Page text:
For Patricia And Lions, Trey Flowers Proof Of Process: "It Can't Be Comfortable"

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Photo credit © Christopher Hanewinckel-USA TODAY Sports
By 97.1 The Ticket

If there’s one thing the Lions have looked for in players since the arrival of Matt Patricia, it's familiarity with the Patriot Way. Call it the Patricia Way. The organization wants guys who will buy into the strict, all-business culture their coach is trying to instill in Allen Park.

There weren’t enough of them on board in Patricia’s first season, and the team took on water from the start. It never recovered.

So the Lions got free agency rolling this year by signing Danny Amendola and Justin Coleman, a pair of former Patriots. And they topped things off by signing the most coveted Patriots product on the market, defensive end Trey Flowers.

Flowers made his name in New England in Patricia’s defense. He was a fourth-round pick who has since blossomed into one of the most dominant edge rushers in the NFL. He helped the Patriots win two Super Bowls.

For players skeptical of Patricia’s methods – if any even remain – Flowers is evidence the coach knows what he’s doing. He was asked at his introductory press conference on Thursday about the reports last season that Patricia didn’t have the full support of his locker room.

“Obviously it's a tough league, and in order to be successful you have to be tough. It can't be comfortable,” Flowers said. “Coming in, the organization that I came from -- the Patriots organization -- just seeing that atmosphere and understanding where Coach Patricia came from, obviously I got an understanding of what it takes and how it's done.”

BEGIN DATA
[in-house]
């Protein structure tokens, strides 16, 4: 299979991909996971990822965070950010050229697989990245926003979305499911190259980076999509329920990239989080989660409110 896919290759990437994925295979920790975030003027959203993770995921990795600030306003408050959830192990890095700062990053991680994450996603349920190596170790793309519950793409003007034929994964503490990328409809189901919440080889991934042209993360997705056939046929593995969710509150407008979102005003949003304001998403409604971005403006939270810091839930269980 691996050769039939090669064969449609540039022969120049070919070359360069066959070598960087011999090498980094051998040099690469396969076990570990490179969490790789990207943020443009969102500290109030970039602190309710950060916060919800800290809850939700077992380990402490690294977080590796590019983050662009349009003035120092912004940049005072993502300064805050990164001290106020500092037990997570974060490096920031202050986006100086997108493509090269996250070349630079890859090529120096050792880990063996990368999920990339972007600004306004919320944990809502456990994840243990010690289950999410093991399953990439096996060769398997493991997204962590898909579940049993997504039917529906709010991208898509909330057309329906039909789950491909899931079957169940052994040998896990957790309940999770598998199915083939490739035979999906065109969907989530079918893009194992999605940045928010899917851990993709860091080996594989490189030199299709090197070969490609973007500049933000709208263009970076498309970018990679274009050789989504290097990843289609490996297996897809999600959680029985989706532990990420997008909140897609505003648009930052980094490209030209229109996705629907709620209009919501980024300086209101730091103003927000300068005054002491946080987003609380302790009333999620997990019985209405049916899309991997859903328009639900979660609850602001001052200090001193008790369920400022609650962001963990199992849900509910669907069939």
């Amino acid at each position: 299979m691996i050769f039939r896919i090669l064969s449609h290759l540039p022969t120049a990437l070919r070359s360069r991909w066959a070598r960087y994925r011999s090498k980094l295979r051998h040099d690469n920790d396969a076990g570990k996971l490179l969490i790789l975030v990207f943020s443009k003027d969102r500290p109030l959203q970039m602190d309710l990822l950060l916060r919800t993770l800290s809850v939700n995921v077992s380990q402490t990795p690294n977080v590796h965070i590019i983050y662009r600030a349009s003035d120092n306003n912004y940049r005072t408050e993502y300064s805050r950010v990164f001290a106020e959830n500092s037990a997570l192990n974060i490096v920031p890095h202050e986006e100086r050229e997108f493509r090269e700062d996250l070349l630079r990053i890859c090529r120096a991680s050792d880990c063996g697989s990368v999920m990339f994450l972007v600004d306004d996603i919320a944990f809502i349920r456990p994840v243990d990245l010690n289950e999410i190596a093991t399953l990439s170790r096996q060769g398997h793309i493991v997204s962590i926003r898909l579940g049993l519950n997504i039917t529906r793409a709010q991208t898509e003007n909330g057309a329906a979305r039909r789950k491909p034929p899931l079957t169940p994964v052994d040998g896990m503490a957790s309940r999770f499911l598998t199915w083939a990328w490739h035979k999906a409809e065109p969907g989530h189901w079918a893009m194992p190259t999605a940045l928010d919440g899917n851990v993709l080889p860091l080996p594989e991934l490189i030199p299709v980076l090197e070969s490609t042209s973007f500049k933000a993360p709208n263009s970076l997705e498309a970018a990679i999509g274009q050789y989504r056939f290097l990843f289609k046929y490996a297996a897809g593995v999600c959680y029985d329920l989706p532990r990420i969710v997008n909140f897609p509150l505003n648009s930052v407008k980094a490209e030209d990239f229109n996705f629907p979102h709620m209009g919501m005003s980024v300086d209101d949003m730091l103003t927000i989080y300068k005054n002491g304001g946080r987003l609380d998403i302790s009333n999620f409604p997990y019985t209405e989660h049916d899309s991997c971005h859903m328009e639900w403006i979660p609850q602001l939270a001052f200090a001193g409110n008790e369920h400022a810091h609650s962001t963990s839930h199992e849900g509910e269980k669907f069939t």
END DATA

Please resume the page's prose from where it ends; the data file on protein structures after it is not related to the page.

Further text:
Trey Flowers on knowing what it takes coming from NE: “In order to be successful in this can’t be comfortable.”

— Will Burchfield (@burchie_kid) March 14, 2019

Of course, the Lions didn’t hand Flowers a five-year, $90 million contract simply to help hammer home Patricia’s message. They paid him that money because he can get to the quarterback. Detroit’s defense has craved a pass-rusher since Ziggy Ansah began breaking down in 2016, and Flowers looks to be the answer.

The sack numbers don’t jump off the page. He had 7.5 last season (a career high) and 21 over the past three seasons. But there’s so much more to playing his position, a fact Flowers seems to appreciate: “I’m not a big sack guy,” he said. His concern is being as thorough a defensive end as he can be, whether that means disrupting the pass or stopping the run.

Last year Flowers was close to being the best in the league -- Pro Football Focus ranked him sixth overall among edge defenders. And the 25-year-old believes he has more to show.

“Definitely not a finished product that you see up here,” he said. “Got a lot of work to do, and I'm ready to get to it.”

There may not be a coach he’d rather do it with than Patricia. Because without Patricia, Flowers wouldn’t have found himself in Allen Park on Thursday, standing at a podium in a room full of reporters, occasionally glancing toward his parents who were on hand for the occasion.  

“You're going to come in here, you're going to get worked. You're going to watch film, you're going to understand the game, you're going to develop a better IQ of the game. You're going to put in a lot of time,” Flowers said. “I think that's just that standard. That’s what you have to expect from a guy like Matt.”

It comes back to striving for excellence, he explained. It centers on accepting nothing less. That’s what pushed Flowers from anonymity to stardom in New England. He intends for that ascent to continue in Detroit, reunited with the coach who helped set it into motion.

“When you get someone who can challenge you like that, day in and day out you're going to just continue to get better,” Flowers said. “Those are the types of guys you want to play for, because you know they're expecting high (things) of you.”